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The Last of the Neanderthals


The sky was bruised purple and funeral-grey, back-lit by
the last dying embers of the decaying sun. It weighed
heavily on the winter wood below, suffocating the last
stubborn pockets of light wherever it found them, pouring
cold shadow into the leafless void.
All was silent at first, but then tyres crunched down
noisily on narrow tarmac. Two intrusive beams of light
were doused suddenly; twin metal doors slammed in rapid
succession; a pair of shadowy figures penetrated the
watching wood.
A man made his way through the trees, a camera in one
hand, a hesitant woman towed along in the other.
“It’s dark,” she said.
“That’s what happens at night,” he told her, and led her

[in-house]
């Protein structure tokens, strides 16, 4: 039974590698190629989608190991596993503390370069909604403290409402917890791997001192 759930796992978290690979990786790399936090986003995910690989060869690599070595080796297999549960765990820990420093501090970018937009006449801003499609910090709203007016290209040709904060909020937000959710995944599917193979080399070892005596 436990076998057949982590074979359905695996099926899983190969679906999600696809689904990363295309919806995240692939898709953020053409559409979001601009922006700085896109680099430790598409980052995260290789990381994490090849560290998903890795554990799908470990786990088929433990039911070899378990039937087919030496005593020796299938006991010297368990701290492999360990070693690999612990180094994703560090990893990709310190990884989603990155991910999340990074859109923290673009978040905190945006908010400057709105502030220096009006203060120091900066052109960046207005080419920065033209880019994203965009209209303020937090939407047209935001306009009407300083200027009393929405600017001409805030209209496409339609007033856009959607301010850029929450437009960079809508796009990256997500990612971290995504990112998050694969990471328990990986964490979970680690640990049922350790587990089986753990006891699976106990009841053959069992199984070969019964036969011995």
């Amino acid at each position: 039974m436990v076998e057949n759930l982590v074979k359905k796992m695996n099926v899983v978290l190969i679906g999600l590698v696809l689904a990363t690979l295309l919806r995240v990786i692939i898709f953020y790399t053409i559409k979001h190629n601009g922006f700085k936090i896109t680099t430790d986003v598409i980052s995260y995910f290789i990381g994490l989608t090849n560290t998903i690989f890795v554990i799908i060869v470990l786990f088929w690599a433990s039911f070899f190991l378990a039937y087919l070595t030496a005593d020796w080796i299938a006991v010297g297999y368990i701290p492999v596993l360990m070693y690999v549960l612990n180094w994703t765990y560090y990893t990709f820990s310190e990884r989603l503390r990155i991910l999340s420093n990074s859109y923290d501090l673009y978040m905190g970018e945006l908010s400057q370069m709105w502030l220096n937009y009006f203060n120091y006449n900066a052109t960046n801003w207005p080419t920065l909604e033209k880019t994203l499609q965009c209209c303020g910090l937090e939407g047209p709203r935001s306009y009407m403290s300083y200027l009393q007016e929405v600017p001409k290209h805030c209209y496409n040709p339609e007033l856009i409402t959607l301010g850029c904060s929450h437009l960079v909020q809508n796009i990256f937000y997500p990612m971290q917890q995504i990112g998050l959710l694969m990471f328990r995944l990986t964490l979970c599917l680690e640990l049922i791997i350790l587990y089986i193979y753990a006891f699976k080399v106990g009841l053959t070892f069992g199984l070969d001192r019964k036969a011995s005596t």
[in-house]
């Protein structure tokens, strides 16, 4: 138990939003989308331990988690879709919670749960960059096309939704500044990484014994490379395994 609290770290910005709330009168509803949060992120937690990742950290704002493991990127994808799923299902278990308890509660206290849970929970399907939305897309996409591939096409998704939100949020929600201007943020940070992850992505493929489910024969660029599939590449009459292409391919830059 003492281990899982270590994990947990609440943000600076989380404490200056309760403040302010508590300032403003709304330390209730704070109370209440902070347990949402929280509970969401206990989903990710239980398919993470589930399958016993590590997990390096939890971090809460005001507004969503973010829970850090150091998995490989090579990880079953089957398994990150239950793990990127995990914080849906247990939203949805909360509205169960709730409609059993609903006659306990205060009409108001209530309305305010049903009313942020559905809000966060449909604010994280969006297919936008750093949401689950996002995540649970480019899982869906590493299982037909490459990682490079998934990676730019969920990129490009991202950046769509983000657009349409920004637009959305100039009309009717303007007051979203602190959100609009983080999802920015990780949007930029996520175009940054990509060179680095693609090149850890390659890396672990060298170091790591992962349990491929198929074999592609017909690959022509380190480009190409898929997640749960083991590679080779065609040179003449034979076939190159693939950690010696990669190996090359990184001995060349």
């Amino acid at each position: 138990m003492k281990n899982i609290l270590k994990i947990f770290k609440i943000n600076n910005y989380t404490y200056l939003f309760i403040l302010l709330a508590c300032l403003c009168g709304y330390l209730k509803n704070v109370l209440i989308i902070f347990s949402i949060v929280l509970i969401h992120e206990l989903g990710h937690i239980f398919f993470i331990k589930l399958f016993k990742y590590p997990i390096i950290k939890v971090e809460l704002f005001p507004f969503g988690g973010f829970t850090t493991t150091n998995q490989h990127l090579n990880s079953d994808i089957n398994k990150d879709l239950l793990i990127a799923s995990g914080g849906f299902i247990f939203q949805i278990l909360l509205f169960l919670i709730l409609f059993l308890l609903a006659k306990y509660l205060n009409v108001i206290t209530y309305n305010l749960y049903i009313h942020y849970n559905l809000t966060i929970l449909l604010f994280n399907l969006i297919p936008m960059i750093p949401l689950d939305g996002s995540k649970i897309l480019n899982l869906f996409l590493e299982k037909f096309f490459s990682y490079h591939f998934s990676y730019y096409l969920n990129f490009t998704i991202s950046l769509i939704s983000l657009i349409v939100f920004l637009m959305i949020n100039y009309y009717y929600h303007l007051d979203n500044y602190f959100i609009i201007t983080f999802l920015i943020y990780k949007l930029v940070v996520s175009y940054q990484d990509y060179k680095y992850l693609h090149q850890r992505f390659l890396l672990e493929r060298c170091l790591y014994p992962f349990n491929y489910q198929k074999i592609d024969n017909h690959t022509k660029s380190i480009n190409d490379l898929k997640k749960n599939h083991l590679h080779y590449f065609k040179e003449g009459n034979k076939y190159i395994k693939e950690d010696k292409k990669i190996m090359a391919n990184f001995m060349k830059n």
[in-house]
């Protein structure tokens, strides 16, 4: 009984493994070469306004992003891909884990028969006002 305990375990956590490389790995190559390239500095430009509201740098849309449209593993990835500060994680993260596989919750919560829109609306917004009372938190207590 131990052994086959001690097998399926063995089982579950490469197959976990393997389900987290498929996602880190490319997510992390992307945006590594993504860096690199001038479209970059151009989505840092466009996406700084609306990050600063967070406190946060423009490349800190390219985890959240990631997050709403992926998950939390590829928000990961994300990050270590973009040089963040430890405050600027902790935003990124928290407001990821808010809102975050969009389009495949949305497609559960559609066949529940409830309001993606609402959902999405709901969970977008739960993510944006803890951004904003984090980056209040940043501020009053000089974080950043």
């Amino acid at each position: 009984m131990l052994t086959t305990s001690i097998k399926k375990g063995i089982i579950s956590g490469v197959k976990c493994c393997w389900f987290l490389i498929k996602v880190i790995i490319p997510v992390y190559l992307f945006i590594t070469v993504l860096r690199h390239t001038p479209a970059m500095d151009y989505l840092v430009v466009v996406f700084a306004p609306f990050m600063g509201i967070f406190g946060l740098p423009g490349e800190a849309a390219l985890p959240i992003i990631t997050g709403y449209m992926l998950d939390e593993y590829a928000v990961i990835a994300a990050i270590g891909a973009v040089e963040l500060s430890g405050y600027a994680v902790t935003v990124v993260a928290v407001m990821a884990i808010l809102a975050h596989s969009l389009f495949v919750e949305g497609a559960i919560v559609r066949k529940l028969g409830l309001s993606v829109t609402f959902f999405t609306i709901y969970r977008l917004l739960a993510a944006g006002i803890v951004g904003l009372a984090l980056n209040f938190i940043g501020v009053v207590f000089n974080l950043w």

further into the shadows, keen to start their game.
She swore as something unseen raked her bare leg, but he
pulled her ever onwards, forging a path through the
creeping undergrowth.
“It’s really dark,” she elaborated. “You should’ve
brought a torch or something. Can’t we just do it in the
car?”
“I wanna take photos first.”
“You’re not gonna see anything. The sun’ll set in a few
minutes. It’s blacker than a witch’s minge out here, and
twice as bloody creepy.”
“That’s what the flash is for.”
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